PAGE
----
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The New Telecom Antennas Law
June 6, 2012

After 5 years under discussion in the Chilean Congress, on June 11th, 2012, the long expected bill that regulates the installation of telecommunications antennas and its towers has become a Law in Chile. Law N° 20.599 (the “Antenna Law”) affects not only the new telecommunication antennas and towers to be installed in the future but also some of the infrastructure already installed within the Chilean territory.

The most relevant new requirements, restrictions and obligations established in the Antenna Law are:

I. Authorization from the municipal (local) authority

One of the most significant innovations contained in the Antenna Law is the new requirement of an installation permit which will be granted by the corresponding local authority: the Municipal Work Department. According to the Antenna Law, the relevant telecoms operators will now have to comply with a complex procedure on which the direct participation of the affected community is considered, before the installation of any antenna and its tower.

Depending on the height of the antenna tower (higher than 12 meters or higher than 3 meters and lower than 12 meters) the documentation and information that will have to be filed before the Municipal Work Department will vary.

Similarly, the applicable procedure for obtaining the installation permit will be different depending not only on the height of the antenna towers to be installed but also on other special situations related to the areas where the antenna towers are intended to be installed, such as “risk areas”, “protection areas” or “touristic interest areas”.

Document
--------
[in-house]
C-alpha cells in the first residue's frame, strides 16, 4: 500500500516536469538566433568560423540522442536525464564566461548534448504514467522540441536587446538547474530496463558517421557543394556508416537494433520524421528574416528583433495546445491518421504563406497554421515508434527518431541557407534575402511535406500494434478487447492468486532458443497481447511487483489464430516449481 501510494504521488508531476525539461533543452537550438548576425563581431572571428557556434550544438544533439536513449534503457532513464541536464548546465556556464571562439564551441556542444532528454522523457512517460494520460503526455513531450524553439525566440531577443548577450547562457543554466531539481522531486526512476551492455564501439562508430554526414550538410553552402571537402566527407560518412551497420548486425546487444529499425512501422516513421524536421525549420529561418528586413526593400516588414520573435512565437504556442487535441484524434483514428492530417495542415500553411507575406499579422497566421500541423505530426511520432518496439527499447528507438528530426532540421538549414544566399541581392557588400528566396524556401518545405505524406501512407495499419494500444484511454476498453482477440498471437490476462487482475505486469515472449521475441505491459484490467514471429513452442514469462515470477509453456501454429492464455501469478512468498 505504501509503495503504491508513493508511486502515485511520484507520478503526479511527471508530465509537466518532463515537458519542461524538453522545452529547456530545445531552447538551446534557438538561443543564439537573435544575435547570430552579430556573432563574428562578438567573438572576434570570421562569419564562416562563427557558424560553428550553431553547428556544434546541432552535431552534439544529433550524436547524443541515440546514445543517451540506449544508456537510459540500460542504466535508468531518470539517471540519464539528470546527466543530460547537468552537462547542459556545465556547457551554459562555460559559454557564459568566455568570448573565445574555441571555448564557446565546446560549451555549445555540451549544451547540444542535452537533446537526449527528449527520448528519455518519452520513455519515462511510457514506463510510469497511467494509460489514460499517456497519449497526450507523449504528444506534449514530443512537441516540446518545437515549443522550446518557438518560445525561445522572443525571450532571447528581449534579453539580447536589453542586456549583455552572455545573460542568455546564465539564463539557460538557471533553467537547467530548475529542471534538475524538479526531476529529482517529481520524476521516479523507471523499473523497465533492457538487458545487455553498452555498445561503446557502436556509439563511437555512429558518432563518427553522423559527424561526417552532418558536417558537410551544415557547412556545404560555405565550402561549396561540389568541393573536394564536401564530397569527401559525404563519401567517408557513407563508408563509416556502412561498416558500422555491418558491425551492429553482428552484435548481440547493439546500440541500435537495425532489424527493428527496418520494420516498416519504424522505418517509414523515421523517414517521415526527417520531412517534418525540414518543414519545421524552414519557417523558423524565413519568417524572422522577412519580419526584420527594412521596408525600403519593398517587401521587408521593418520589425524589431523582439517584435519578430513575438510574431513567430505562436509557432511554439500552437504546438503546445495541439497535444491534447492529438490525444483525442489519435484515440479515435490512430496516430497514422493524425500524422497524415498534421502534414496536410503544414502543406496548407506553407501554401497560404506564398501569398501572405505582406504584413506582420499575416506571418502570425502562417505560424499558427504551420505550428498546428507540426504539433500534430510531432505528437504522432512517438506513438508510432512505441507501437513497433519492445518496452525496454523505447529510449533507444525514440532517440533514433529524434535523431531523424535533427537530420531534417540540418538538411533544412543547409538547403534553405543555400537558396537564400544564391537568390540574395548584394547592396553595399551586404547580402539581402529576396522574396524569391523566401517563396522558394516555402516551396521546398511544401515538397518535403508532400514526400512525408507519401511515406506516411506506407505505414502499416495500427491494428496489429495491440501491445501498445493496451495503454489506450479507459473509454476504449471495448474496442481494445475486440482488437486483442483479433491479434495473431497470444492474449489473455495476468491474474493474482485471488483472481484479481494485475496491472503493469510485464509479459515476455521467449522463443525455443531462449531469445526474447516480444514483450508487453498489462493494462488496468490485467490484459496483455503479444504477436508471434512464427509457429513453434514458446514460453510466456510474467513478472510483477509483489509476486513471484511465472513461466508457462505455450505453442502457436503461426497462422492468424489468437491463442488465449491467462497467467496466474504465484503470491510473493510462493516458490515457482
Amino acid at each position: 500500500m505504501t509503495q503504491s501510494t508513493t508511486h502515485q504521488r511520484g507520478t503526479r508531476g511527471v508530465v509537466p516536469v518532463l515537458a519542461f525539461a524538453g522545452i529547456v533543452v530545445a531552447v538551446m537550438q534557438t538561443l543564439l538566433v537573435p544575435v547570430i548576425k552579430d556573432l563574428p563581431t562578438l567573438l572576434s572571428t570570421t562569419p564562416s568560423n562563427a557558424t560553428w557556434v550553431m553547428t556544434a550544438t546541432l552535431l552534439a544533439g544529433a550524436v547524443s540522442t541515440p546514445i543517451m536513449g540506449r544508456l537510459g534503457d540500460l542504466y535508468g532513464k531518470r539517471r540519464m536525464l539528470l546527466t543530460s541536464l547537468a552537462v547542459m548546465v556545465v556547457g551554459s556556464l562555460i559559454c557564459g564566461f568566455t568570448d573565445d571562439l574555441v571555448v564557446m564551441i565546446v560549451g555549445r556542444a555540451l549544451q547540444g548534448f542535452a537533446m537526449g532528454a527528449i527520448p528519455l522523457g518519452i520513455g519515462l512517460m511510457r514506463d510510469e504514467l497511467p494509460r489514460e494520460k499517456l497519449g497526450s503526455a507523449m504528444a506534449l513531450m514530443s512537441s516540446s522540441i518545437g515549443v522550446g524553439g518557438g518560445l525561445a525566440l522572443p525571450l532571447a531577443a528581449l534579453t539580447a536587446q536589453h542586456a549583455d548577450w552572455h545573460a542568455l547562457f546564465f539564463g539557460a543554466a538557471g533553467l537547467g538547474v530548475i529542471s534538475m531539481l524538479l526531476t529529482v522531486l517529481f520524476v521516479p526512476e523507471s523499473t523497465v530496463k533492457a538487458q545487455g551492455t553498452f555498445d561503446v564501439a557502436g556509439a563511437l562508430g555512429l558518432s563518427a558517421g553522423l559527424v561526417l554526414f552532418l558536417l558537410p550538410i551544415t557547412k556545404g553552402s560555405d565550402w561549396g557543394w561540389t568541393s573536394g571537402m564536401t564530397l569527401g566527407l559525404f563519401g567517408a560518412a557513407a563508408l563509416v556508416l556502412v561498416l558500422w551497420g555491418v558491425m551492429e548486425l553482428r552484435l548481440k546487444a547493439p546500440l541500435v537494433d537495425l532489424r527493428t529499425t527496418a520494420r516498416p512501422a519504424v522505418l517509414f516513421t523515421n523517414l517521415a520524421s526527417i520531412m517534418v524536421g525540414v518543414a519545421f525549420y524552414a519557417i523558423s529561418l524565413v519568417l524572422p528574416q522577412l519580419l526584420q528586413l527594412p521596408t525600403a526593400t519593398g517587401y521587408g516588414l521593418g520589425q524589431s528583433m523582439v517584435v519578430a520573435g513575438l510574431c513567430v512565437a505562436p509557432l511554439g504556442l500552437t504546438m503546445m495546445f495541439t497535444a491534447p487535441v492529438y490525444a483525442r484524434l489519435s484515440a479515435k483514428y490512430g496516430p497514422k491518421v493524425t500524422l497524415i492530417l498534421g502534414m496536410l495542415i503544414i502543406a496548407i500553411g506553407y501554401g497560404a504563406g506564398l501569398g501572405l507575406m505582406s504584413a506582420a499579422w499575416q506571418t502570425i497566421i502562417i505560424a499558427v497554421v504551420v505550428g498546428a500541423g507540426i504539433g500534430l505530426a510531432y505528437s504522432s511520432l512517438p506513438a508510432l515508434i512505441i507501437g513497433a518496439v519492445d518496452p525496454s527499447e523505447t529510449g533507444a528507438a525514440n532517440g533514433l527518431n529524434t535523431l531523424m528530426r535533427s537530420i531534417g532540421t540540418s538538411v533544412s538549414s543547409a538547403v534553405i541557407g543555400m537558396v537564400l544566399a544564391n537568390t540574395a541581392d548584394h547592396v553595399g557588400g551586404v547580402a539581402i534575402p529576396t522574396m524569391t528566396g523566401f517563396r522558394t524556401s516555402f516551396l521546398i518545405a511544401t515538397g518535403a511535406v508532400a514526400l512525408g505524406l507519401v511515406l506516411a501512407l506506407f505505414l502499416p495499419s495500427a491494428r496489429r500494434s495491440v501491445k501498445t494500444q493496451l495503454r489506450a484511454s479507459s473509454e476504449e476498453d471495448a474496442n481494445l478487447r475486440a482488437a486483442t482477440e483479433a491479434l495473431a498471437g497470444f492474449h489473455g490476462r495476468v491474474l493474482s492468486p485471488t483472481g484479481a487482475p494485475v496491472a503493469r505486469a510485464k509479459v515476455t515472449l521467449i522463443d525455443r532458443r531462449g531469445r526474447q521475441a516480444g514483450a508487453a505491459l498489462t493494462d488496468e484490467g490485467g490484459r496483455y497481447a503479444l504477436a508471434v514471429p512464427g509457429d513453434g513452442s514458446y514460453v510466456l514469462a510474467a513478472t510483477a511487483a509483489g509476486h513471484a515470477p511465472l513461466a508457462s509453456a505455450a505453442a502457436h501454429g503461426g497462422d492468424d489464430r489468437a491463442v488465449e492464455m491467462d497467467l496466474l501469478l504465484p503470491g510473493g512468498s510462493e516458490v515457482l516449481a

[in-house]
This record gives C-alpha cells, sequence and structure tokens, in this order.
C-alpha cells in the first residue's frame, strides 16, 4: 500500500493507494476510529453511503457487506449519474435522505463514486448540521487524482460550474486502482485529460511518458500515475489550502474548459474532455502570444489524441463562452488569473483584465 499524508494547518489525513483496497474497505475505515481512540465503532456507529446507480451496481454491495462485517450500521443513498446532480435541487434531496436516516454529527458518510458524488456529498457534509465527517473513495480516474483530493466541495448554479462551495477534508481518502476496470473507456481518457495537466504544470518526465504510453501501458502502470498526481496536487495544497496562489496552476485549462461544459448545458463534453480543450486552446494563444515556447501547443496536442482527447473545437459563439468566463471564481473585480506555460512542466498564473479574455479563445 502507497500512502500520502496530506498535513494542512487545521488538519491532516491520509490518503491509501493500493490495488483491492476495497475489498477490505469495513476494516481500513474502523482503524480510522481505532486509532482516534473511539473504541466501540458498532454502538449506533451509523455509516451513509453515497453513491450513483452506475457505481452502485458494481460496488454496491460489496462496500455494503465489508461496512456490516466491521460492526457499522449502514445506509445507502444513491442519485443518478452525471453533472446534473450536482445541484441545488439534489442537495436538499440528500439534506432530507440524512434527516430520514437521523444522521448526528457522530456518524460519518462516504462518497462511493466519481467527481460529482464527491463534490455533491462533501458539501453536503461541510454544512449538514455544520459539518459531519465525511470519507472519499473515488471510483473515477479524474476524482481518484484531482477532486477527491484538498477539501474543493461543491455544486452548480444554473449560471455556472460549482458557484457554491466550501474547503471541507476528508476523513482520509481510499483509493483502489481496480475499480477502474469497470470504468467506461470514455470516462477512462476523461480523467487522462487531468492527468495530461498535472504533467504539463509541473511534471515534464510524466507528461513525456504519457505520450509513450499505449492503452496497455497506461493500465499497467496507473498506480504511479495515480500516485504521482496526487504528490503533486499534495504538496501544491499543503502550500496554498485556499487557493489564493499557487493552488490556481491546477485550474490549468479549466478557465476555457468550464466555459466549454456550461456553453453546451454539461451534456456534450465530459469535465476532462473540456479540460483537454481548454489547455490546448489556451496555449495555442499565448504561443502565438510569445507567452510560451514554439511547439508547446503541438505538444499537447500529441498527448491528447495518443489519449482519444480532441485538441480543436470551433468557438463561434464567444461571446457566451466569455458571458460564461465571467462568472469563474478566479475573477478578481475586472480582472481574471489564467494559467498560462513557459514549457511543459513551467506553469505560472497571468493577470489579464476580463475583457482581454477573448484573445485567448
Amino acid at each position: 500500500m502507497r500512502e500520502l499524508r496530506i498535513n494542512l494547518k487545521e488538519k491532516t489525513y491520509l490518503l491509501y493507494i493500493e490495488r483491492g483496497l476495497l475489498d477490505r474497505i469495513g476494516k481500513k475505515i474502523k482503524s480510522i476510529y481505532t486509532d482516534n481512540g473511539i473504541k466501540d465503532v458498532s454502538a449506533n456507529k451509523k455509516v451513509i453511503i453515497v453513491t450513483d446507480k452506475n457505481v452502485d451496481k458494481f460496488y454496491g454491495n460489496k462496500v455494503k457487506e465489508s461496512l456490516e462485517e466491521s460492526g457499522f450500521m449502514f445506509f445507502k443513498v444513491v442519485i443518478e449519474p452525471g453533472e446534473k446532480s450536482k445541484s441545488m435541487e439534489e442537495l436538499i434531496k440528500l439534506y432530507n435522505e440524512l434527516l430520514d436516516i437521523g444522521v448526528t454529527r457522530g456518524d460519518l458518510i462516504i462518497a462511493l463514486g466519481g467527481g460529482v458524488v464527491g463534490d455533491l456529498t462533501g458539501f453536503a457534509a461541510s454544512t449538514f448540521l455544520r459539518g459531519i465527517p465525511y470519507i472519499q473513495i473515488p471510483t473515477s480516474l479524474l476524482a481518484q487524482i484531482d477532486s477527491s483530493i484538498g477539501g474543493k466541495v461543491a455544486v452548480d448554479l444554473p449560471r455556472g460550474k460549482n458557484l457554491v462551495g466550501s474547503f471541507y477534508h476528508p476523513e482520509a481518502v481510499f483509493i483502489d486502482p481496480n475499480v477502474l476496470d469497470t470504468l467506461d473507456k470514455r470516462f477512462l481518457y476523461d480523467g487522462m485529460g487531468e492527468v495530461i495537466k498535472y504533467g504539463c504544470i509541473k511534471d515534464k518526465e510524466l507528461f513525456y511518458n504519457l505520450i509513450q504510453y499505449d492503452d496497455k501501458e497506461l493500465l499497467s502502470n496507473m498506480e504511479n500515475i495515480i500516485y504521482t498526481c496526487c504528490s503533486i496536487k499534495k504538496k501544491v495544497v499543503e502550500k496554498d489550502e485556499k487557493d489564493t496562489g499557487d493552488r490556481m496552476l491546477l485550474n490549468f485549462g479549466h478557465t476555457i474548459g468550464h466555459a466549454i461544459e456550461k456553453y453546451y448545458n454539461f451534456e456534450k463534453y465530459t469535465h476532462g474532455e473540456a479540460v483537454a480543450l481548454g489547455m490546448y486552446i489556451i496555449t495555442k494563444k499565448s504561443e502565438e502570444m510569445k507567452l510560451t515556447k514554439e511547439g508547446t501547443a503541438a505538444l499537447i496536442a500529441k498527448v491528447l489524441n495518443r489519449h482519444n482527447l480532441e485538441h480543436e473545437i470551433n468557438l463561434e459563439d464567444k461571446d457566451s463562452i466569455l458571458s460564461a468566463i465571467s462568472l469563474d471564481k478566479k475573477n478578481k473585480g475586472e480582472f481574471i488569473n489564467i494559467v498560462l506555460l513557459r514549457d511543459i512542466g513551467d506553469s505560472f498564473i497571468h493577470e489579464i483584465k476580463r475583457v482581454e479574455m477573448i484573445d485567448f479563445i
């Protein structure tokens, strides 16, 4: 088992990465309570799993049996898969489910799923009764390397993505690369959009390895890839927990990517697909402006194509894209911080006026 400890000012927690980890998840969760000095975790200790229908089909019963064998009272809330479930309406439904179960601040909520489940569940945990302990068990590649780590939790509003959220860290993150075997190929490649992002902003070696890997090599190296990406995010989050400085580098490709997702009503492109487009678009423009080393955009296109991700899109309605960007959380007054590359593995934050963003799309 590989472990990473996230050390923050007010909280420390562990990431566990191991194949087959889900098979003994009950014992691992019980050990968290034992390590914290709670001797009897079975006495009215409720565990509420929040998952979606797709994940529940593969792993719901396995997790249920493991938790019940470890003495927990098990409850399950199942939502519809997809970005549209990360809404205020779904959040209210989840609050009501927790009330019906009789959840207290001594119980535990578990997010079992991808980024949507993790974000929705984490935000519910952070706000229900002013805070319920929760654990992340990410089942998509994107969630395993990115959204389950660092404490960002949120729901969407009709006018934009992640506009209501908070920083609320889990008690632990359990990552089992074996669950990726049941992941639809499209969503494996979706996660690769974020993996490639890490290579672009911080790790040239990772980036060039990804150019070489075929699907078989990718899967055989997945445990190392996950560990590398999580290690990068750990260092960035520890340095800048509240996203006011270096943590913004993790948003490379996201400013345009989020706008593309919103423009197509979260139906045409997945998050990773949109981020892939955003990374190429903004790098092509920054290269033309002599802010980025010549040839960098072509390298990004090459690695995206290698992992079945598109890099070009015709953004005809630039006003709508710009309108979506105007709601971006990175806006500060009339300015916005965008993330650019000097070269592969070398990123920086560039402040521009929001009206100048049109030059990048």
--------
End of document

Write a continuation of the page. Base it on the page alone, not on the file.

In rural areas and when the antenna tower height is equal or less than 3 meters as well as in some other special cases, an installation notice will be enough requirement for installing an antenna and its tower.

II. Mandatory camouflage or mitigation measures

Another important new obligation that the Antenna Law sets forth for the telecoms operators is the requirement to implement one of these 2 alternatives at the moment of installing an antenna and its tower:

i) Camouflage of the antenna and its tower. This mechanism consists in a sort of “costume” for the antenna and its tower in order to prevent the urbanism impact caused by these structures and harmonize them with the corresponding environment. Typical examples of this kind of measure are the antennas and its towers camouflaged in the form of palms, trees, bell towers, etc.

ii) Mitigation measures in favor of the community. According to the Antenna Law the mitigation measures may consist of either (i) the implementation of telecommunication services, or (ii) the improvement of green areas, pavements, bike lanes, luminaries, ornament or other similar measures.

According to the installation procedure established in the Antenna Law, the members of the community affected by the installation of an antenna and its tower will be entitled to participate in the decision for the selection of one of the above mentioned options.

III. Co-location Obligation